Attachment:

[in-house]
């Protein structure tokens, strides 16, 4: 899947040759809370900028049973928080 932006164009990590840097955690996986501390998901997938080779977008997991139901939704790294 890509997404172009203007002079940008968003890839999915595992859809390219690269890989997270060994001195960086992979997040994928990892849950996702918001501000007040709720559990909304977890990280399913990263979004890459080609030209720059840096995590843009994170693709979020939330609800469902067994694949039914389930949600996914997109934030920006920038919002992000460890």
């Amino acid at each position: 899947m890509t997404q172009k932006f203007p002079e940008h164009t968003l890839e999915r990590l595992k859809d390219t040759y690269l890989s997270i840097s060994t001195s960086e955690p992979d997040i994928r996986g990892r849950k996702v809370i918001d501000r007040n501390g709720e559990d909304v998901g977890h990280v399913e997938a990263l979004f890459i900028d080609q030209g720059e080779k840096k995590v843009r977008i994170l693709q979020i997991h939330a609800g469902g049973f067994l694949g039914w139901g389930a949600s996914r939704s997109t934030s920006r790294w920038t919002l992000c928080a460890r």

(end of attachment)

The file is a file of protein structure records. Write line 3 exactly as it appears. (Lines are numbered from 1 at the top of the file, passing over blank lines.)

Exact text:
């Amino acid at each position: 899947m890509t997404q172009k932006f203007p002079e940008h164009t968003l890839e999915r990590l595992k859809d390219t040759y690269l890989s997270i840097s060994t001195s960086e955690p992979d997040i994928r996986g990892r849950k996702v809370i918001d501000r007040n501390g709720e559990d909304v998901g977890h990280v399913e997938a990263l979004f890459i900028d080609q030209g720059e080779k840096k995590v843009r977008i994170l693709q979020i997991h939330a609800g469902g049973f067994l694949g039914w139901g389930a949600s996914r939704s997109t934030s920006r790294w920038t919002l992000c928080a460890r």